That fuel culminated in a 21-6 season in which he’s scored 29 or more points eight times including the last three consecutive games. He scored 33 in clinching a share of the Peach Belt regular season title with an overtime victory at rival USC Aiken last week – an accomplishment that moved Sherrill to tears on the court.
“It finally feels good to bring it back to Augusta,” he said. “It feels good for all the hard work and dedication I’ve put into this program for it to finally pay off. People don’t know all the things we went through, so to capture that regular season title after all that hard work, I didn’t have any choice but to let a few tears fall.”
If things go well, more tears may fall along with the school and conference scoring record. The Sherrill era will end at some point in the next few weeks, preferably by hanging more championship banners and perhaps eventually his No. 10 jersey along with Madgen’s No. 1 in the rafters of Christenberry Fieldhouse.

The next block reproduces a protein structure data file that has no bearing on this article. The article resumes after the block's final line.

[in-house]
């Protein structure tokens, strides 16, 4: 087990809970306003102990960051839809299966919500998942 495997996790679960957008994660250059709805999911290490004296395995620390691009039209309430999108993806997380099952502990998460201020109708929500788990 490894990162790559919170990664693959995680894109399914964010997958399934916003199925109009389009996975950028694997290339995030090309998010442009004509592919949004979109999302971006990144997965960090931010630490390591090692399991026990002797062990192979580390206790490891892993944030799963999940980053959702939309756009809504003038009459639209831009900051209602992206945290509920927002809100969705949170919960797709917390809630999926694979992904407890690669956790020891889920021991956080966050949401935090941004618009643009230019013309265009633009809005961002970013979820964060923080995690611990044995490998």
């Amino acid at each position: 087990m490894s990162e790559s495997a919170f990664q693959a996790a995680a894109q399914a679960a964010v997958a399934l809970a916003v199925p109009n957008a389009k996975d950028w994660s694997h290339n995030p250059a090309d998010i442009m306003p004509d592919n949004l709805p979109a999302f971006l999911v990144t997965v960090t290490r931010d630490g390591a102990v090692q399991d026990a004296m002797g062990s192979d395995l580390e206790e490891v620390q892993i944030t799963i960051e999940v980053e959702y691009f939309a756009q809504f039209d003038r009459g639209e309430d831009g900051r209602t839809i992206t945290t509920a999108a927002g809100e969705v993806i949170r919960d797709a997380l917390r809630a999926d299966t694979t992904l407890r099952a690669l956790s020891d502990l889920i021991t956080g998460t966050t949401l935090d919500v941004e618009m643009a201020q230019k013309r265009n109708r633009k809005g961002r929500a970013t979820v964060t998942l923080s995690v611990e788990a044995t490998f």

“Honestly I’ve enjoyed the last five years I’ve been here in Augusta,” Sherrill said. “All good things come to an end, but I’ll never forget the people I’ve met and the experiences I’ve had here. At the end of this season I can say that I won’t have any regrets about it.”